Software vendors usually give their customers ample time to shift to a new operating system (OS) before sunsetting support for the old one. If you are fortunate, providers extend their deadlines to accommodate heavy customer demand, or ask people to pay extra (and often exorbitant) fees to continue receiving patches for the old OS.
But why let your business rely on something as fickle as luck? In the end, the money you’ll pay in fees would have been better spent on a new OS, anyway.
Alternatively, you can choose to do away with vendor support, but this is ill-advised. No support means no security updates, no bug fixes, and no new features and skills that can contribute to productivity.
No security updates
If you work in industries where data security is highly regulated, keeping your old operating system may get you into deep legal trouble, as you’ll leave yourself wide open to cyberattacks. Severe legal penalties and civil lawsuits await those who do not attain regulatory compliance and suffer data breaches. Just recently, for instance, a class-action lawsuit has been initiated against the co-operative financial group Desjardins because it failed to protect the personal and financial information of more than 2.9 million members.
And even if your organization does not belong in financial services, healthcare, and other tightly regulated industries, the Personal Information Protection and Electronic Documents Act (PIPEDA) requires businesses of all types to:
- Report to the Privacy Commissioner of Canada data breaches that may put individuals in harm’s way;
- Notify those affected; and
- Record all instances of data security breaches.
Failure to comply with this law will result in heavy fines.
Beyond all of that, letting data breaches happen is a surefire way to lose customers’ confidence in you. In short,you're only inviting disaster when you fail to upgrade your operating system as soon as the latest version becomes available.
No bug fixes
Functionalities that don't work as expected are called bugs. New ones are constantly discovered by developers and are fixed via patches. Without these bug fixes, problems between your OS and its applications may accumulate, especially if the latter receive updates that make them backwards-incompatible with your outdated OS.
More often than not, you will be forced to refrain from updating software programs just to be able to continue using them. This means that you'll eventually lose support for these as well.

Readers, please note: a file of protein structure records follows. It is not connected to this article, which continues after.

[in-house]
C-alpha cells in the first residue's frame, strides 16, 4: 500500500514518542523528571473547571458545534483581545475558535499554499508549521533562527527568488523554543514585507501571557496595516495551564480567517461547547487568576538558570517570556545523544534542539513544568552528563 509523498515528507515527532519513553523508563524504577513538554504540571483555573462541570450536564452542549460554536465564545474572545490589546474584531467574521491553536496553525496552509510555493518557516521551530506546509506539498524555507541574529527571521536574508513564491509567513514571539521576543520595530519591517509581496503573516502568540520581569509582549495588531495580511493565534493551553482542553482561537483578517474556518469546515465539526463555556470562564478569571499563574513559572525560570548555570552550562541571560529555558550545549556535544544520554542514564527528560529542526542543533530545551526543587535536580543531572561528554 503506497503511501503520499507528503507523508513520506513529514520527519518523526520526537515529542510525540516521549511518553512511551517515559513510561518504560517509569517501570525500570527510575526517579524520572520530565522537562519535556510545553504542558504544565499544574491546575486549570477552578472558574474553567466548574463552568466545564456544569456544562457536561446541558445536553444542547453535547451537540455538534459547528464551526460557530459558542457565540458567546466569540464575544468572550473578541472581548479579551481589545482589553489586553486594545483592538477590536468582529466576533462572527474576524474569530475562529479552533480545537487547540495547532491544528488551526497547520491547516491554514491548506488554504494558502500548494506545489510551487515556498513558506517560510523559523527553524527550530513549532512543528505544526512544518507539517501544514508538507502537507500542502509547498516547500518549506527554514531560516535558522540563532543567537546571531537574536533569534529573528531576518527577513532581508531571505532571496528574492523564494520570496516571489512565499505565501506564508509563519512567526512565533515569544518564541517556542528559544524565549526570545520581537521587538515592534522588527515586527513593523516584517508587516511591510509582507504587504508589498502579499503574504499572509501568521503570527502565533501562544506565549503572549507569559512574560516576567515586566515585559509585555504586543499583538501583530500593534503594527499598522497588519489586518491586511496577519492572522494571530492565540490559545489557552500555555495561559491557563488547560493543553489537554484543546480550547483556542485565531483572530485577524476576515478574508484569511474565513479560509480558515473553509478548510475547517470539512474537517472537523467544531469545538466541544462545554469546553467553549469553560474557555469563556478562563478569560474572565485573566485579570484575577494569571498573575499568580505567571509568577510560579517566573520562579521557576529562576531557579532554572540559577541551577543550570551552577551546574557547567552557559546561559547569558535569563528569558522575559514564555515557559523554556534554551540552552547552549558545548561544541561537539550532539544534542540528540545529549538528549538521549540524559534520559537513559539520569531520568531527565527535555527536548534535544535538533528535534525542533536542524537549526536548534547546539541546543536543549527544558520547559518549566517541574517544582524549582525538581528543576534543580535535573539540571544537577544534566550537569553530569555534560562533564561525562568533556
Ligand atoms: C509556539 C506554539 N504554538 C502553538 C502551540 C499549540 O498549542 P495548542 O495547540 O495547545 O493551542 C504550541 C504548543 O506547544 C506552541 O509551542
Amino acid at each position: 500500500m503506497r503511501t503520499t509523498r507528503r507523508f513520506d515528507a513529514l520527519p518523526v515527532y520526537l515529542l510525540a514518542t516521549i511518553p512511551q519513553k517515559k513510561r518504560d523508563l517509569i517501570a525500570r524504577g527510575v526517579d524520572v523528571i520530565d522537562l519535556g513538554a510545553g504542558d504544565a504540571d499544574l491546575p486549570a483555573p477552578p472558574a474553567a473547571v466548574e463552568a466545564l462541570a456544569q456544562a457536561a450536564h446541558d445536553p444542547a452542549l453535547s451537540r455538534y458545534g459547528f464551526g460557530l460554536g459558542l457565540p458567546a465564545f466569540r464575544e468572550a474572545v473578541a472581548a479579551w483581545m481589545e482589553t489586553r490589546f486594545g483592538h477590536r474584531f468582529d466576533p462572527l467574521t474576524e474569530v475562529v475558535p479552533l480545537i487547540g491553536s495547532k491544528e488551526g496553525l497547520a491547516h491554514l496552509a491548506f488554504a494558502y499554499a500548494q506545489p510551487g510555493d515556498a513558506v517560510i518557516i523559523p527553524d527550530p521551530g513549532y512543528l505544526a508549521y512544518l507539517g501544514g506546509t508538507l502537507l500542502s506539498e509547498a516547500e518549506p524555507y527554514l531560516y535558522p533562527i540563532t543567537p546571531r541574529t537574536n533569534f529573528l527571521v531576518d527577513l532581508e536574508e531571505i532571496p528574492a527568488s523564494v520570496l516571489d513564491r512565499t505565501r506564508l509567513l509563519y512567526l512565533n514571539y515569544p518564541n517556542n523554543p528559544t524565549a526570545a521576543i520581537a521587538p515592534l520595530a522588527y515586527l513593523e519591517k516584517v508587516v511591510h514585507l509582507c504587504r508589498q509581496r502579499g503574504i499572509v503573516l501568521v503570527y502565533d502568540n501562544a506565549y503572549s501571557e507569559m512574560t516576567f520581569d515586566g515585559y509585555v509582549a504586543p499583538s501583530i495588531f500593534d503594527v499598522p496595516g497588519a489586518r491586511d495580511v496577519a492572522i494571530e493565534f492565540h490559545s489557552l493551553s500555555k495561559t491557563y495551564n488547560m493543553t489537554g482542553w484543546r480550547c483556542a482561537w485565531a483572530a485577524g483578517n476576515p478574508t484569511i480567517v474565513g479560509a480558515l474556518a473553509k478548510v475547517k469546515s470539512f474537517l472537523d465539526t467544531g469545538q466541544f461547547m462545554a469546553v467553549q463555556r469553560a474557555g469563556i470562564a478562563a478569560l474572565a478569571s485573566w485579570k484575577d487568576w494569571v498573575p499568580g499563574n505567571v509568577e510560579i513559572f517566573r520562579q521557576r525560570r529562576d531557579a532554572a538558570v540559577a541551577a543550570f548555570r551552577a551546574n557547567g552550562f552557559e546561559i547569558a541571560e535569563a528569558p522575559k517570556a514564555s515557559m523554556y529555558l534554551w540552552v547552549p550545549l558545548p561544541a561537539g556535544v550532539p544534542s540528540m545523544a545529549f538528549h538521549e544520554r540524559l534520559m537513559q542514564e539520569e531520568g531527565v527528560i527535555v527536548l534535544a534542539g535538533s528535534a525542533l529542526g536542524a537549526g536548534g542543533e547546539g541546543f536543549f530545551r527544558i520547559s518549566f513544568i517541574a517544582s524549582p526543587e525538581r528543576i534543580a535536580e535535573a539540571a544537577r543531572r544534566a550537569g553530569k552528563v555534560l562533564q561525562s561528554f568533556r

You may think that you're saving money by not spending on OS upgrades, but the technical debt you’ll accrue will lead to process inefficiencies that will cost you tens of thousands of dollars down the line.
No new features
Why make work harder for employees when the point of having IT is letting them work as efficiently and effectively as possible? An OS upgrade can mean quicker start-ups, easier-to-use interfaces, a plethora of new and useful apps, enhanced data security, and extra functionalities for touch screens, speech recognition, and other forms of input.
Being left behind tech-wise can also mean greater difficulty when working with clients and business partners who have chosen to be current. The hassles that incompatibilities and inefficiencies will bring may force customers and suppliers to switch to your competitor.
No new skills
Lastly, upgrading your operating system can mean new competencies for your staff who may otherwise feel stunted in their roles. Employee training must go together with OS upgrades to help your staff feel relevant, useful, and valued by your company.
Do note that people are generally resistant to change, even if that change is beneficial to them. Staff members might undergo training begrudgingly because it will take time away from their regular tasks, so proper implementation is key to avoiding production delays.
Related article: Challenges of an organization-wide PC operating system update
Beyond lack of support
It's highly likely that you will purchase new computers to replace old ones or to add to your existing setup. When you eventually do so, you may be forced to buy into the new operating system if you get machines with the latest processors. The upkeep of multiple operating systems will needlessly eat into your system administrators’ time. Furthermore, staff who use different operating systems and outdated applications may experience friction when collaborating with one another. With all things considered, having the latest operating system is simply the best case scenario for your organization.
The temptation to leave operating system upgrade tasks on the back burner is overwhelming at times. . By resisting it, you can position your organization for success. To keep your tech up to date, turn to XBASE Technologies. Leave us a message to learn more about cost-effective software systems management and the other Exponentially Better™ IT services we can provide for you.
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